2. “As the city’s designated arts development authority, Calgary Arts Development supports and strengthens the arts to benefit all Calgarians. We invest and allocate municipal funding for the arts provided by The City of Calgary and leverage these funds to provide additional resources to the arts sector. Our programs support hundreds of arts organizations, individual artists, artist collectives, and ad hoc groups in Calgary.”
About. Calgary Arts Development. (2022, December 6). https://calgaryartsdevelopment.com/about/
3. “Terracotta Art is the earliest form of plastic art in which the Bengal artists excelled. The art products in terracotta or burnt clay satisfied the creative impulse of the artists and also met the domestic and ritual needs of ordinary man. Clay objects were either baked in the sun or burnt into terracotta for hardening and durability and were used by man in his daily life since pre-historic times.”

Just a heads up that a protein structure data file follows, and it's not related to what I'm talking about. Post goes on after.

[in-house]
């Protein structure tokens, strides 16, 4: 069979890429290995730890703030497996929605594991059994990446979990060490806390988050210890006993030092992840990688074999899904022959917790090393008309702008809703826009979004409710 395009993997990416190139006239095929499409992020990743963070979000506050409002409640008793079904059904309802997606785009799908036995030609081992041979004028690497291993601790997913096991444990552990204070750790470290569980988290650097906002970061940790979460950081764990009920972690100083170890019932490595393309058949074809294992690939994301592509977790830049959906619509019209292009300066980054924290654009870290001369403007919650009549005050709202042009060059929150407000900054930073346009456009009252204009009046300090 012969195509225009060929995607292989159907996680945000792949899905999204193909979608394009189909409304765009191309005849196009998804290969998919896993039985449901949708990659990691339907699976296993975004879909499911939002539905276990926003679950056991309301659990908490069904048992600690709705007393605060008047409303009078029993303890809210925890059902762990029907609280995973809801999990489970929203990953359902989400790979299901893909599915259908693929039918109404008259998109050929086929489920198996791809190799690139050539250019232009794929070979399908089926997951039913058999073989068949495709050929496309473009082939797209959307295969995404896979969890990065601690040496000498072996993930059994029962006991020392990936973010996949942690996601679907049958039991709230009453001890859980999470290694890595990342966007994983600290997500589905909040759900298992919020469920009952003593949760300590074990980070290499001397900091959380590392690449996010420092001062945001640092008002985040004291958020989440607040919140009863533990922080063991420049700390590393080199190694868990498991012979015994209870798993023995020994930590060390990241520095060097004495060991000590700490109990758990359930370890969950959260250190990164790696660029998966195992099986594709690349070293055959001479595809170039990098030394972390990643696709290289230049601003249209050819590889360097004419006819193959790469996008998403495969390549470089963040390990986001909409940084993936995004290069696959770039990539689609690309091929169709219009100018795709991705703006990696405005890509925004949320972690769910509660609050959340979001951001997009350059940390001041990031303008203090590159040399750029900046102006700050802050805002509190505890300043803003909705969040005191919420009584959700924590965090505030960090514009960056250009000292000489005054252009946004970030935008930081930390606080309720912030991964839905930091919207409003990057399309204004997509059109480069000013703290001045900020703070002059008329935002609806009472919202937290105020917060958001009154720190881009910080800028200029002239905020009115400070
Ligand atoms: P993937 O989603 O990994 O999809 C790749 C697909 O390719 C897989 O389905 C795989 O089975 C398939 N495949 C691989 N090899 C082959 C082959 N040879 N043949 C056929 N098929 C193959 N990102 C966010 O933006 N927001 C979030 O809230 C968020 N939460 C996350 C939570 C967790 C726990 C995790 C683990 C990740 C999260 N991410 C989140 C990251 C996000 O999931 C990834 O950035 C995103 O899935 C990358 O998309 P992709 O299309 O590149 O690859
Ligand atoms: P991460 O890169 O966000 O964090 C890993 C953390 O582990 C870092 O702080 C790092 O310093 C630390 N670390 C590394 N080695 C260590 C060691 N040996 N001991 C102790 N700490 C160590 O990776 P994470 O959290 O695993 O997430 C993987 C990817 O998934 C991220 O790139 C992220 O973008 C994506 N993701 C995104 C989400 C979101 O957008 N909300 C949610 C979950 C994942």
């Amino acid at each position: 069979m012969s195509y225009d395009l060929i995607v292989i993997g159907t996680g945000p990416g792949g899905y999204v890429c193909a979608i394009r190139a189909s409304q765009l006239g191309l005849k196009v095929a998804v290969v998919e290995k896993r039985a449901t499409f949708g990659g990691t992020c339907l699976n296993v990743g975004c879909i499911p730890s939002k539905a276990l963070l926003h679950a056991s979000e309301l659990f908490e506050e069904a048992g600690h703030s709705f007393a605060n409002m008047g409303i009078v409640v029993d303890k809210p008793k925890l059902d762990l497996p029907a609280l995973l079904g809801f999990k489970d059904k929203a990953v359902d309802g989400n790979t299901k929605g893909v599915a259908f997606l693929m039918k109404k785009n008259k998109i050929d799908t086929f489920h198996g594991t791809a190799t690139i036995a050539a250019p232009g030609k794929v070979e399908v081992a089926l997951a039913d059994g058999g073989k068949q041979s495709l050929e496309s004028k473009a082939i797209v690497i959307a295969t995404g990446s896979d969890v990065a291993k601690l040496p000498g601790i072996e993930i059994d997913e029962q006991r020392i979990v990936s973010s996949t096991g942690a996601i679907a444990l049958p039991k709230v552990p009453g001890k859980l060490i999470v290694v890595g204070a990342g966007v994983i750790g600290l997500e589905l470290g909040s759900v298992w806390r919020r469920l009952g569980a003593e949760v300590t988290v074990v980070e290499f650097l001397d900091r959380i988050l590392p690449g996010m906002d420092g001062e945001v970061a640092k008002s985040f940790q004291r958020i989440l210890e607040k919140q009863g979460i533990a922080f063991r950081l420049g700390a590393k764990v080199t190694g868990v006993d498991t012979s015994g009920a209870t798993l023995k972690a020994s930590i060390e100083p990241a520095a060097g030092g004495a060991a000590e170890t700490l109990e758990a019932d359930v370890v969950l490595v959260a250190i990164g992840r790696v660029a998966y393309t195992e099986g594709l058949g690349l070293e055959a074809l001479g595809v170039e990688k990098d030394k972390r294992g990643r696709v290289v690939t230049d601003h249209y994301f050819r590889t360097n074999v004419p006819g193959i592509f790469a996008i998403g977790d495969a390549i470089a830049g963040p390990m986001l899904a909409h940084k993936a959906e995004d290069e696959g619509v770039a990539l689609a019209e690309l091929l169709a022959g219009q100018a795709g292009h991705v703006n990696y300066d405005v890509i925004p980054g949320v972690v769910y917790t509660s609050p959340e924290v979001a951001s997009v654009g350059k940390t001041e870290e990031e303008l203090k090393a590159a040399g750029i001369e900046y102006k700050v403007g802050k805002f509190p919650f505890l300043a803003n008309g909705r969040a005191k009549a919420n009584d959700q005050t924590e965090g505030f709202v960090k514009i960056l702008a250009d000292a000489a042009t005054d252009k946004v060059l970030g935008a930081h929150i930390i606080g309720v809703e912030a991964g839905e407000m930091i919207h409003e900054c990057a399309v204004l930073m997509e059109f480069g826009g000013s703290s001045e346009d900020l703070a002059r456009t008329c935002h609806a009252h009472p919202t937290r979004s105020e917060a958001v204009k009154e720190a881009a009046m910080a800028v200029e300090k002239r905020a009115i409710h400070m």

Chowdhury, S. (n.d.). Terracotta art. Banglapedia. https://en.banglapedia.org/index.php/Terracotta_Art#:~:text=The%20art%20was%20practised%20in,notable%20ones%20are%20the%20plaques.
4. “Originally made from old, recycled fabrics, the traditional kantha cloth is an example of 'flat', or unwadded quilting, worked on multiple layers of fabric. Bangladeshi or Bengali kantha cloths were made by women for use in their own homes as bedcovers, mats and all-purpose wrappers. The stitching consists of embroidered patterns, ranging from simple floral motifs to elaborate scenes, combined with running-stitch quilting in a colour matching the background fabric.”
Kantha – a South Asian quilting tradition · V&A. Victoria and Albert Museum. (n.d.). https://www.vam.ac.uk/articles/kantha-a-south-asian-quilting-tradition#:~:text=Originally%20made%20from%20old%2C%20recycled,mats%20and%20all%2Dpurpose%20wrappers.